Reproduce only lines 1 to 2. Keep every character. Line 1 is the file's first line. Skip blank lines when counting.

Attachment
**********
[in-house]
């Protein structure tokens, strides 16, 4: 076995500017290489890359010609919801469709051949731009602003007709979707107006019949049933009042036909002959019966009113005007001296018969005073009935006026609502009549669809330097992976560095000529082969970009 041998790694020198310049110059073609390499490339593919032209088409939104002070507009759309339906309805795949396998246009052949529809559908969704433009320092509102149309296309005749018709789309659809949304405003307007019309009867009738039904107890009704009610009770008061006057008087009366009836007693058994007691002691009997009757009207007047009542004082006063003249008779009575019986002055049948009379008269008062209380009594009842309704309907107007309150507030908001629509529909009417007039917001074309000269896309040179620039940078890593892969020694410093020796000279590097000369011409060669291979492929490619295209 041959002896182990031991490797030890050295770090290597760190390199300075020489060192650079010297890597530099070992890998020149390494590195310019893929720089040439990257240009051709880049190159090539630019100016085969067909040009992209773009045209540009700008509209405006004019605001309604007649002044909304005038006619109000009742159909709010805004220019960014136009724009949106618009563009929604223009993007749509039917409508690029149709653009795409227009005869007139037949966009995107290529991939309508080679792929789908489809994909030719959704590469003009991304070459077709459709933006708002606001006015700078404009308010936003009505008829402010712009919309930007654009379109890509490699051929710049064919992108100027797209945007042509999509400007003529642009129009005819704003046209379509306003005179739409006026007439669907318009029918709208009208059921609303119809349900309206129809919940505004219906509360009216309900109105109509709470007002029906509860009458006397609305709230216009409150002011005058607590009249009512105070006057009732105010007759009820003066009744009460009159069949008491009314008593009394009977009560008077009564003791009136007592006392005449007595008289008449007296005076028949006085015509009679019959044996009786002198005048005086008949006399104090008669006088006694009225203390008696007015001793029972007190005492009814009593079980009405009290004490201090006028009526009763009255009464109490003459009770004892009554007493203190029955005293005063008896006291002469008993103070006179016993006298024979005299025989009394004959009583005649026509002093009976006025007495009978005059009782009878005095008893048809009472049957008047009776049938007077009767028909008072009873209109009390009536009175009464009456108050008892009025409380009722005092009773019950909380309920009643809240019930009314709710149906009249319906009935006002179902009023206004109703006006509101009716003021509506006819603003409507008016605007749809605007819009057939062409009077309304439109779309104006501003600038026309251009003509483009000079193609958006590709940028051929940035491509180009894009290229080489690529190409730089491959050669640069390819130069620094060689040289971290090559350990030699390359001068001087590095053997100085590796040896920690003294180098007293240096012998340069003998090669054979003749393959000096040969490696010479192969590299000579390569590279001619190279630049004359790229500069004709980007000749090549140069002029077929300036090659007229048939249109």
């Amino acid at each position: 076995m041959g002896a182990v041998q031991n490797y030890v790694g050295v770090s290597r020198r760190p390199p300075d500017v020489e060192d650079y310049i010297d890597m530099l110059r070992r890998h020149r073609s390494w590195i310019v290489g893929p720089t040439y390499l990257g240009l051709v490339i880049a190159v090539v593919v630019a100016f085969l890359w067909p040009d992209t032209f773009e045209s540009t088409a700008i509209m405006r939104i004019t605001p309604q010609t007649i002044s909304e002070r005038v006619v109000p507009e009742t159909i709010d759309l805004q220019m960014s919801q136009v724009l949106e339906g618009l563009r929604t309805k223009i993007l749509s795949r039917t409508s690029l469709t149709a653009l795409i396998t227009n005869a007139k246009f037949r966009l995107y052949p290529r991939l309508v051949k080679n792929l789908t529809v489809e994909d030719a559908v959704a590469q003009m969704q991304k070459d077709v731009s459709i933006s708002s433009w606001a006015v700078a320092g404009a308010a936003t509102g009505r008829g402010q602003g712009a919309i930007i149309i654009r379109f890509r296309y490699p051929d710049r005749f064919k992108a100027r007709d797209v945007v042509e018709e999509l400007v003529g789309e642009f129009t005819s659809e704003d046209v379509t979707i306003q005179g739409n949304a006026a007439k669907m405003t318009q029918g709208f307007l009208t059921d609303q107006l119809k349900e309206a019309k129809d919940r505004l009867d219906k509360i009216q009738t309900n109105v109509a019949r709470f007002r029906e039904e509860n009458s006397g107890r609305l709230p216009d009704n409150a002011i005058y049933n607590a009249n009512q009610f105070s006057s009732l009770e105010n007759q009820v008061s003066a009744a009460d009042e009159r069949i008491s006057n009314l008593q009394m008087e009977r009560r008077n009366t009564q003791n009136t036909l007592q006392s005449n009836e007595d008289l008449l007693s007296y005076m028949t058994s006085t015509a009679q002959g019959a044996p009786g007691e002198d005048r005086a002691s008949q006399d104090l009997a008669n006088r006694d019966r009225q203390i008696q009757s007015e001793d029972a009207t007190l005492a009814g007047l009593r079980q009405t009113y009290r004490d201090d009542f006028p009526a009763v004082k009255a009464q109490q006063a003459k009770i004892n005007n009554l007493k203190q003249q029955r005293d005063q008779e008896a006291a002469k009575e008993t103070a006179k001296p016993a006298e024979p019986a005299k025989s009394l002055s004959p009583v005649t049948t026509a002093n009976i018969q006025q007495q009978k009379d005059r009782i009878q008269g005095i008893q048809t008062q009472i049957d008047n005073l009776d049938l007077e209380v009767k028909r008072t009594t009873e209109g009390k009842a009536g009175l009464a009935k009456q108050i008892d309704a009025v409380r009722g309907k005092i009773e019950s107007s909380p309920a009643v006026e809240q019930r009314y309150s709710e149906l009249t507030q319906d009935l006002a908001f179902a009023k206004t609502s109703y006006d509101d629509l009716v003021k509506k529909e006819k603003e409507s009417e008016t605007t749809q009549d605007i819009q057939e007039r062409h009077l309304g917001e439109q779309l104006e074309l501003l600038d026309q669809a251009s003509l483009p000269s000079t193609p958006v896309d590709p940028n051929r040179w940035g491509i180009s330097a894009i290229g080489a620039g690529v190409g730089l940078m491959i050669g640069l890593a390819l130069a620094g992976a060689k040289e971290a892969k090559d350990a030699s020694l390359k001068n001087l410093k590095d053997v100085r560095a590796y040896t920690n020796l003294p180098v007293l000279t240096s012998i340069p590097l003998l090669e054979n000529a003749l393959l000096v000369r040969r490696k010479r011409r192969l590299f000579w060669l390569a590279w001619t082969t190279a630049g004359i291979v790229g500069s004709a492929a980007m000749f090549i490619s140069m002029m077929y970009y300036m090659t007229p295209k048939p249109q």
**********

[in-house]
């Protein structure tokens, strides 16, 4: 076995500017290489890359010609919801469709051949731009602003007709979707107006019949049933009042036909002959019966009113005007001296018969005073009935006026609502009549669809330097992976560095000529082969970009 041998790694020198310049110059073609390499490339593919032209088409939104002070507009759309339906309805795949396998246009052949529809559908969704433009320092509102149309296309005749018709789309659809949304405003307007019309009867009738039904107890009704009610009770008061006057008087009366009836007693058994007691002691009997009757009207007047009542004082006063003249008779009575019986002055049948009379008269008062209380009594009842309704309907107007309150507030908001629509529909009417007039917001074309000269896309040179620039940078890593892969020694410093020796000279590097000369011409060669291979492929490619295209 041959002896182990031991490797030890050295770090290597760190390199300075020489060192650079010297890597530099070992890998020149390494590195310019893929720089040439990257240009051709880049190159090539630019100016085969067909040009992209773009045209540009700008509209405006004019605001309604007649002044909304005038006619109000009742159909709010805004220019960014136009724009949106618009563009929604223009993007749509039917409508690029149709653009795409227009005869007139037949966009995107290529991939309508080679792929789908489809994909030719959704590469003009991304070459077709459709933006708002606001006015700078404009308010936003009505008829402010712009919309930007654009379109890509490699051929710049064919992108100027797209945007042509999509400007003529642009129009005819704003046209379509306003005179739409006026007439669907318009029918709208009208059921609303119809349900309206129809919940505004219906509360009216309900109105109509709470007002029906509860009458006397609305709230216009409150002011005058607590009249009512105070006057009732105010007759009820003066009744009460009159069949008491009314008593009394009977009560008077009564003791009136007592006392005449007595008289008449007296005076028949006085015509009679019959044996009786002198005048005086008949006399104090008669006088006694009225203390008696007015001793029972007190005492009814009593079980009405009290004490201090006028009526009763009255009464109490003459009770004892009554007493203190029955005293005063008896006291002469008993103070006179016993006298024979005299025989009394004959009583005649026509002093009976006025007495009978005059009782009878005095008893048809009472049957008047009776049938007077009767028909008072009873209109009390009536009175009464009456108050008892009025409380009722005092009773019950909380309920009643809240019930009314709710149906009249319906009935006002179902009023206004109703006006509101009716003021509506006819603003409507008016605007749809605007819009057939062409009077309304439109779309104006501003600038026309251009003509483009000079193609958006590709940028051929940035491509180009894009290229080489690529190409730089491959050669640069390819130069620094060689040289971290090559350990030699390359001068001087590095053997100085590796040896920690003294180098007293240096012998340069003998090669054979003749393959000096040969490696010479192969590299000579390569590279001619190279630049004359790229500069004709980007000749090549140069002029077929300036090659007229048939249109």